gig, but it was a lot of fun! I still think of that little band everytime
I hear Steve Stills' "Johnnie's Garden." That was a busy night, as I
began that evening by interviewing Kenny Loggins, backstage, at a concert
in Harrisonburg before jumping in the car to race to the party in the
Orange area.

Phil Audibert wrote:
Great to hear from youse again. Remember when you were so sick and stayed in
our guest room while some Hurricane raged outside? Man, you slept for a
solid 18 hours.
I have only a vague recollection of that, Phil (but thanks for giving me
shelter from the storm). I'm guessing that was probably in '79, right
around the time that a bout with walking pneumonia ended my time at WJMA
(and damn near ended my time, period). But I'm still an accomplished
sleeper when I put my mind to it, and when necessary, I can still do 18
hours at a stretch!

There was a time in 1979, as Russ Roberts pointed out earlier, when I was,
as he put it, "...domicile challenged side for a month or so." After I'd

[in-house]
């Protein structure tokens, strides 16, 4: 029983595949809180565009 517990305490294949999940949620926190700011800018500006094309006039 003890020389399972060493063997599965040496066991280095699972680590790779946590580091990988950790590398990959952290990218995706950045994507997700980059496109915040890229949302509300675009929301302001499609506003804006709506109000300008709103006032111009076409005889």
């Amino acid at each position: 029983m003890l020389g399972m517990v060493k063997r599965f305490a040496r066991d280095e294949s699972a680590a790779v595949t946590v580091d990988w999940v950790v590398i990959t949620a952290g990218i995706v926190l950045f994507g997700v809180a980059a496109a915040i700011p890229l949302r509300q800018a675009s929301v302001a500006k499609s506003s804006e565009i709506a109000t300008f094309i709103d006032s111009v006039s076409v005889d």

returned to Virginia from my foray to Pennsylvania, I was living with some
friends of mine in Charlottesville--a married couple, Ron & Brenda. But
when they had a baby, I moved out before actually lining up another place
to live (I didn't want to be an intrusion on the family unit once the baby
arrived). I slept on a lot of couches, while attempting to secure new digs
during that very brief period, and also had some poorly timed car trouble,
which necessitated my hitchiking from Charlottesville to my job at Radio
Orange for a few days. I caught a bad cold in the process, which slowly
developed into walking pneumonia. Those weren't my best days.

Ironically, that baby is now all grown up, and is now my niece! As it
turned out, Ron & Brenda, the married couple with whom I had lived, broke
up in the mid eighties. As fate would have it, one of my younger brothers
married Brenda soon thereafter. Between them, they now have seven kids!

jay kiernan
'76-'79

Re: Good writers

Mark Johnson
 

--- Les <grandmananer@...> wrote:
How about the erratic and erroneous use of "its" and
"it's"?
Whew. Its' an epidemic and its annoying. Many people
don't understand
that it's use is tricky.
lol

Good one Les.

Mark Johnson

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Re: Good writers

Chap Harrison
 

On Monday, January 27, 2003, at 08:48 AM, Les wrote:

How about the erratic and erroneous use of "its" and "it's"?
Whew. Its' an epidemic and its annoying. Many people don't understand
that it's use is tricky.